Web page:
The Howard County Police Department is expected on Friday to launch the first of two 45-day pilot programs to test police body cameras, an increasingly used public safety technology.
Following a months-long process by a 19-member police department committee to formulate a pilot policy to guide the program, 10 officers are ready to begin wearing the cameras at all times while on duty and in uniform.
The pilot program includes two types of cameras: one that can be attached to a hat or glasses, and one that is worn on the front of the uniform shirt. The cameras for the first pilot period are being provided free of charge from the vendor, Axon. Participating officers will alternate days to wear each camera in order to test both, said Maj. Ellsworth Jones, chairman of the committee and deputy chief of operations for Howard County Police.
The second trial will be conducted with the vendor Utility, and will include cameras that are run through cellphones. Officers will undergo training before the second program begins to learn how to use the Utility technology, Jones said. There will be some time in between the two test periods in order to allow for that training and to set up the new technology, he said.
Before the program could begin, the committee put together a seven-page policy that includes instruction on such things as when cameras should be turned on and off, when officers must notify citizens that the camera is recording, retention periods for the data and how requests for footage will be handled.
Officers are required to activate the cameras when they arrive on a scene responding to a call for service, and during all law enforcement-related activities while on duty. Examples of when the camera must be turned on include traffic stops, arrests and seizures of any kind, according to the policy.
Jones said that because this is a pilot program that is testing technology from multiple vendors, the committee needed to write a more general policy. If a vendor is chosen for a permanent body camera program, he said a more specific policy would be created. The committee consulted existing programs in the area, such as Baltimore, for guidance on what stipulations should be included in the policy, though Jones said that there is still room for improvement.
"The agencies around us all told us in the very beginning, 'Doesn't matter what you've got on paper, you're going to start your program, and a day or two into it you're gonna go okay didn't think about that, gotta think about that,'" Jones said. "Just because there's things that you don't think of."
Participating officers and their supervisors, approximately 90 people in total, underwent an eight-hour training last week to learn how to use the technology as well as practice scenarios for activating the camera during a service stop, Jones said. Cameras have been given primarily to patrol and community resource officers, Jones said.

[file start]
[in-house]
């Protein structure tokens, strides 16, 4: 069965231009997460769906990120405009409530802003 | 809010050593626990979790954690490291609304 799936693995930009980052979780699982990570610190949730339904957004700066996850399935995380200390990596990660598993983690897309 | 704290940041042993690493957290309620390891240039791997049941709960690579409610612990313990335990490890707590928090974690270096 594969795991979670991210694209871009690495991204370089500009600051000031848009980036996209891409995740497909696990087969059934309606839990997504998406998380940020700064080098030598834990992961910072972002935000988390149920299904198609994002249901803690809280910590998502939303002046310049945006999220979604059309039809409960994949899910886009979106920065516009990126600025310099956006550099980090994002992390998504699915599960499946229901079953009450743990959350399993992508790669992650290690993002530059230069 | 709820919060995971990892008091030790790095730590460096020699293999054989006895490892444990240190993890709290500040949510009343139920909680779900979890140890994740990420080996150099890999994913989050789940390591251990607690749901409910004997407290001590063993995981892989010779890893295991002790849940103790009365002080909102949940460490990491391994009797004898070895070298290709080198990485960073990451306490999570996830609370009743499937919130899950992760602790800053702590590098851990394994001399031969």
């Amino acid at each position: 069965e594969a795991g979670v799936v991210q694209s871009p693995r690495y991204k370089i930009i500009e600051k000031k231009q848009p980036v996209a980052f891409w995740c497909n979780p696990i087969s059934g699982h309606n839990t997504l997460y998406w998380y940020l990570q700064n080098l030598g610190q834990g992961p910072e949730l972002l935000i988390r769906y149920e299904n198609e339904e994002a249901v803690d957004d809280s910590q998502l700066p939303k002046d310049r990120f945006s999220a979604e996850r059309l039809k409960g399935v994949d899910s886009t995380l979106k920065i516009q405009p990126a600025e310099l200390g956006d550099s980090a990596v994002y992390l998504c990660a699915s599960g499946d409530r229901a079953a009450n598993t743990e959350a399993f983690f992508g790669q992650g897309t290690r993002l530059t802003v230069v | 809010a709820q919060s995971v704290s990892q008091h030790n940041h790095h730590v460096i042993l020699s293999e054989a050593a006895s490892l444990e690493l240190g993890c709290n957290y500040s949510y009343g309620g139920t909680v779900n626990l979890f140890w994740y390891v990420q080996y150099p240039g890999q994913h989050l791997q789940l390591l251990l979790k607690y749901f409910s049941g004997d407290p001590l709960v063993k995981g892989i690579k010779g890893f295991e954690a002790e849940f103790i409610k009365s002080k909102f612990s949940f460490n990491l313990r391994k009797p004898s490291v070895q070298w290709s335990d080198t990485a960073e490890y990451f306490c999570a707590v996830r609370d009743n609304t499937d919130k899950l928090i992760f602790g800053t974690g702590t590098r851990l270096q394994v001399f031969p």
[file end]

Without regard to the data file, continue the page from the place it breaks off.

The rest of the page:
The department took volunteers first for the program, and aimed to put cameras on officers serving a variety of areas of the county and to include officers during day and night shifts. They also made sure to include both female and male officers and a range of ages to get a wider understanding of their experience with the cameras, particularly ease of use, Jones said.
Loyola University professor Lovell Smith is working with the department to survey participating officers and supervisors about their experiences.
Once both pilot programs have been completed the committee, which includes county staff, police department representatives and the Howard County State's Attorney's office, will make a formal recommendation to Howard County Police Chief Gary Gardner and Howard County Executive Allan Kittleman. Jones said he did not have a projected date for when that would happen.
Jones said his biggest concern related to the roll out of the program is how those working on the back end of the program — those in the police department charged with viewing and preparing the footage for the public — will be affected, and if the department has adequate staff to handle the work.
This work is conducted by records management personnel, who will handle requests, such as those made through the Public Information Act, to see camera footage. Preparing video for public viewing could include work such as blurring out juvenile-related information, Jones said.
"What's it going to take to redact a video in order to make it something that can be released?" Jones said. "That's going to take time."